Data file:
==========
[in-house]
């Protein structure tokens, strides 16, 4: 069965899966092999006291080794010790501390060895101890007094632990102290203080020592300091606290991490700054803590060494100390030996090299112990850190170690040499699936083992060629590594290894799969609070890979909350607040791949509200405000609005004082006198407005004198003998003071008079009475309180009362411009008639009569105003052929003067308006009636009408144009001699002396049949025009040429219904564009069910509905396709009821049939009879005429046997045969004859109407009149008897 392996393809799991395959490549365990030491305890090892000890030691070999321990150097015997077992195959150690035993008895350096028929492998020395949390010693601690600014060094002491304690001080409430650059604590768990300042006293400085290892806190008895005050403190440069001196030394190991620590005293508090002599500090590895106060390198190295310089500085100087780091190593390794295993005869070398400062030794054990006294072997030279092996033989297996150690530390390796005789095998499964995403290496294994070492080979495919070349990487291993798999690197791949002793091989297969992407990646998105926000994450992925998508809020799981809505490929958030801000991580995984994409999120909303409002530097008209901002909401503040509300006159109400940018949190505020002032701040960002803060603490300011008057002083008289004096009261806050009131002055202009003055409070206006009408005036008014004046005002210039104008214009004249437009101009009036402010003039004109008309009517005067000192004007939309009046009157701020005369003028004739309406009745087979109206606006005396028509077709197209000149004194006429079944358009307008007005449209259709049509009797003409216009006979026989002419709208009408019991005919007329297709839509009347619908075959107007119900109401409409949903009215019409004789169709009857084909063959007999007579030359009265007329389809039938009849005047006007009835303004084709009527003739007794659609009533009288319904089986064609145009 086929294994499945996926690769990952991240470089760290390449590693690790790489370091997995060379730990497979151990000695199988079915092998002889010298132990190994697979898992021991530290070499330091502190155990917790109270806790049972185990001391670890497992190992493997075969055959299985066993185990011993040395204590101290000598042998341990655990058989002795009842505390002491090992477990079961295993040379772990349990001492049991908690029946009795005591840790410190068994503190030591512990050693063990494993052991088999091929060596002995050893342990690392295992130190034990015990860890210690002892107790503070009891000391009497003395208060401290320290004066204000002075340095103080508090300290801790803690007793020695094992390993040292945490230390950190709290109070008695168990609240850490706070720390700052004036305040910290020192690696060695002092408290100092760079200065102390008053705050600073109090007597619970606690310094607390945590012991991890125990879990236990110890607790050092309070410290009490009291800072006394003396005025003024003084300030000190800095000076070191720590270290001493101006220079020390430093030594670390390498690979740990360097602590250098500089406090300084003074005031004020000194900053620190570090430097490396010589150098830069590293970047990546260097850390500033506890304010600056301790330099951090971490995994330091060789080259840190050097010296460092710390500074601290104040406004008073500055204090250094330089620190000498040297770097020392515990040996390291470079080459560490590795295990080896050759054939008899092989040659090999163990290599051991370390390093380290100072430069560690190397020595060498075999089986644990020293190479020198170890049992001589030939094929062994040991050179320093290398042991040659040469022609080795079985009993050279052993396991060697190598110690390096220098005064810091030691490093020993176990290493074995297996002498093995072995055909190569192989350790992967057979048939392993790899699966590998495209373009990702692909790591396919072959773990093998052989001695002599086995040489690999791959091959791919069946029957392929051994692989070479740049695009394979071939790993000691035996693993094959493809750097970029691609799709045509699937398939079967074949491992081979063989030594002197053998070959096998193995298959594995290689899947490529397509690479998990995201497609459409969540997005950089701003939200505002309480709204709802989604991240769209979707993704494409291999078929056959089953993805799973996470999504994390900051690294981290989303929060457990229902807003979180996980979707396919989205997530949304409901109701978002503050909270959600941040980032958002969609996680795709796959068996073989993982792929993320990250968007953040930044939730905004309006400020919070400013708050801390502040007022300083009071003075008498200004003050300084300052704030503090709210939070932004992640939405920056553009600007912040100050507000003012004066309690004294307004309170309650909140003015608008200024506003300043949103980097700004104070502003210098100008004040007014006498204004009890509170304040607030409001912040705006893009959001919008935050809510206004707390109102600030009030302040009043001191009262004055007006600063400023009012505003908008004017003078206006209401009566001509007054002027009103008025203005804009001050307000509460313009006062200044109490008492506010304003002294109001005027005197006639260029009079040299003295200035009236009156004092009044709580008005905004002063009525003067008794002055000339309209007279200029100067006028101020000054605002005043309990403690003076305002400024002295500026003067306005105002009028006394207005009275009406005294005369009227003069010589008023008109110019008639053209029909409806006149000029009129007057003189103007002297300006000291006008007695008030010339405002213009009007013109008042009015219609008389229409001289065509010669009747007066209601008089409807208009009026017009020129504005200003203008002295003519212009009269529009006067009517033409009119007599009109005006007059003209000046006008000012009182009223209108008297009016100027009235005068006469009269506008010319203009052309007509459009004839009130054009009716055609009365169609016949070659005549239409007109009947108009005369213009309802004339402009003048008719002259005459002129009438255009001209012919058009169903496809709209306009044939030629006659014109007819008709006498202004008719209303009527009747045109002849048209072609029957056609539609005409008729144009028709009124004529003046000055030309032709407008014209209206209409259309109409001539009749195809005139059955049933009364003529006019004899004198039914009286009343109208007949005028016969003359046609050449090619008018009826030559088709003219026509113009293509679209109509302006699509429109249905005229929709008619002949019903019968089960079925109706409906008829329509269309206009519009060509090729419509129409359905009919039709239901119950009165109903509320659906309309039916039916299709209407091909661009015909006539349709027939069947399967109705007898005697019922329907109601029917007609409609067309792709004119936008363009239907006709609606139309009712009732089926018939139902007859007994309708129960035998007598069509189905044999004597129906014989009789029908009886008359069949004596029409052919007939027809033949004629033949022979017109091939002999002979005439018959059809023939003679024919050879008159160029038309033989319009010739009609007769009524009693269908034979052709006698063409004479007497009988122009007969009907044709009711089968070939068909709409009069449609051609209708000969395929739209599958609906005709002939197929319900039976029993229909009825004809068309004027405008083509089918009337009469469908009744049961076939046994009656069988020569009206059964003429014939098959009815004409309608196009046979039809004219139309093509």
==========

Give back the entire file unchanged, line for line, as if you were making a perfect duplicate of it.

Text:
[in-house]
């Protein structure tokens, strides 16, 4: 069965899966092999006291080794010790501390060895101890007094632990102290203080020592300091606290991490700054803590060494100390030996090299112990850190170690040499699936083992060629590594290894799969609070890979909350607040791949509200405000609005004082006198407005004198003998003071008079009475309180009362411009008639009569105003052929003067308006009636009408144009001699002396049949025009040429219904564009069910509905396709009821049939009879005429046997045969004859109407009149008897 392996393809799991395959490549365990030491305890090892000890030691070999321990150097015997077992195959150690035993008895350096028929492998020395949390010693601690600014060094002491304690001080409430650059604590768990300042006293400085290892806190008895005050403190440069001196030394190991620590005293508090002599500090590895106060390198190295310089500085100087780091190593390794295993005869070398400062030794054990006294072997030279092996033989297996150690530390390796005789095998499964995403290496294994070492080979495919070349990487291993798999690197791949002793091989297969992407990646998105926000994450992925998508809020799981809505490929958030801000991580995984994409999120909303409002530097008209901002909401503040509300006159109400940018949190505020002032701040960002803060603490300011008057002083008289004096009261806050009131002055202009003055409070206006009408005036008014004046005002210039104008214009004249437009101009009036402010003039004109008309009517005067000192004007939309009046009157701020005369003028004739309406009745087979109206606006005396028509077709197209000149004194006429079944358009307008007005449209259709049509009797003409216009006979026989002419709208009408019991005919007329297709839509009347619908075959107007119900109401409409949903009215019409004789169709009857084909063959007999007579030359009265007329389809039938009849005047006007009835303004084709009527003739007794659609009533009288319904089986064609145009 086929294994499945996926690769990952991240470089760290390449590693690790790489370091997995060379730990497979151990000695199988079915092998002889010298132990190994697979898992021991530290070499330091502190155990917790109270806790049972185990001391670890497992190992493997075969055959299985066993185990011993040395204590101290000598042998341990655990058989002795009842505390002491090992477990079961295993040379772990349990001492049991908690029946009795005591840790410190068994503190030591512990050693063990494993052991088999091929060596002995050893342990690392295992130190034990015990860890210690002892107790503070009891000391009497003395208060401290320290004066204000002075340095103080508090300290801790803690007793020695094992390993040292945490230390950190709290109070008695168990609240850490706070720390700052004036305040910290020192690696060695002092408290100092760079200065102390008053705050600073109090007597619970606690310094607390945590012991991890125990879990236990110890607790050092309070410290009490009291800072006394003396005025003024003084300030000190800095000076070191720590270290001493101006220079020390430093030594670390390498690979740990360097602590250098500089406090300084003074005031004020000194900053620190570090430097490396010589150098830069590293970047990546260097850390500033506890304010600056301790330099951090971490995994330091060789080259840190050097010296460092710390500074601290104040406004008073500055204090250094330089620190000498040297770097020392515990040996390291470079080459560490590795295990080896050759054939008899092989040659090999163990290599051991370390390093380290100072430069560690190397020595060498075999089986644990020293190479020198170890049992001589030939094929062994040991050179320093290398042991040659040469022609080795079985009993050279052993396991060697190598110690390096220098005064810091030691490093020993176990290493074995297996002498093995072995055909190569192989350790992967057979048939392993790899699966590998495209373009990702692909790591396919072959773990093998052989001695002599086995040489690999791959091959791919069946029957392929051994692989070479740049695009394979071939790993000691035996693993094959493809750097970029691609799709045509699937398939079967074949491992081979063989030594002197053998070959096998193995298959594995290689899947490529397509690479998990995201497609459409969540997005950089701003939200505002309480709204709802989604991240769209979707993704494409291999078929056959089953993805799973996470999504994390900051690294981290989303929060457990229902807003979180996980979707396919989205997530949304409901109701978002503050909270959600941040980032958002969609996680795709796959068996073989993982792929993320990250968007953040930044939730905004309006400020919070400013708050801390502040007022300083009071003075008498200004003050300084300052704030503090709210939070932004992640939405920056553009600007912040100050507000003012004066309690004294307004309170309650909140003015608008200024506003300043949103980097700004104070502003210098100008004040007014006498204004009890509170304040607030409001912040705006893009959001919008935050809510206004707390109102600030009030302040009043001191009262004055007006600063400023009012505003908008004017003078206006209401009566001509007054002027009103008025203005804009001050307000509460313009006062200044109490008492506010304003002294109001005027005197006639260029009079040299003295200035009236009156004092009044709580008005905004002063009525003067008794002055000339309209007279200029100067006028101020000054605002005043309990403690003076305002400024002295500026003067306005105002009028006394207005009275009406005294005369009227003069010589008023008109110019008639053209029909409806006149000029009129007057003189103007002297300006000291006008007695008030010339405002213009009007013109008042009015219609008389229409001289065509010669009747007066209601008089409807208009009026017009020129504005200003203008002295003519212009009269529009006067009517033409009119007599009109005006007059003209000046006008000012009182009223209108008297009016100027009235005068006469009269506008010319203009052309007509459009004839009130054009009716055609009365169609016949070659005549239409007109009947108009005369213009309802004339402009003048008719002259005459002129009438255009001209012919058009169903496809709209306009044939030629006659014109007819008709006498202004008719209303009527009747045109002849048209072609029957056609539609005409008729144009028709009124004529003046000055030309032709407008014209209206209409259309109409001539009749195809005139059955049933009364003529006019004899004198039914009286009343109208007949005028016969003359046609050449090619008018009826030559088709003219026509113009293509679209109509302006699509429109249905005229929709008619002949019903019968089960079925109706409906008829329509269309206009519009060509090729419509129409359905009919039709239901119950009165109903509320659906309309039916039916299709209407091909661009015909006539349709027939069947399967109705007898005697019922329907109601029917007609409609067309792709004119936008363009239907006709609606139309009712009732089926018939139902007859007994309708129960035998007598069509189905044999004597129906014989009789029908009886008359069949004596029409052919007939027809033949004629033949022979017109091939002999002979005439018959059809023939003679024919050879008159160029038309033989319009010739009609007769009524009693269908034979052709006698063409004479007497009988122009007969009907044709009711089968070939068909709409009069449609051609209708000969395929739209599958609906005709002939197929319900039976029993229909009825004809068309004027405008083509089918009337009469469908009744049961076939046994009656069988020569009206059964003429014939098959009815004409309608196009046979039809004219139309093509």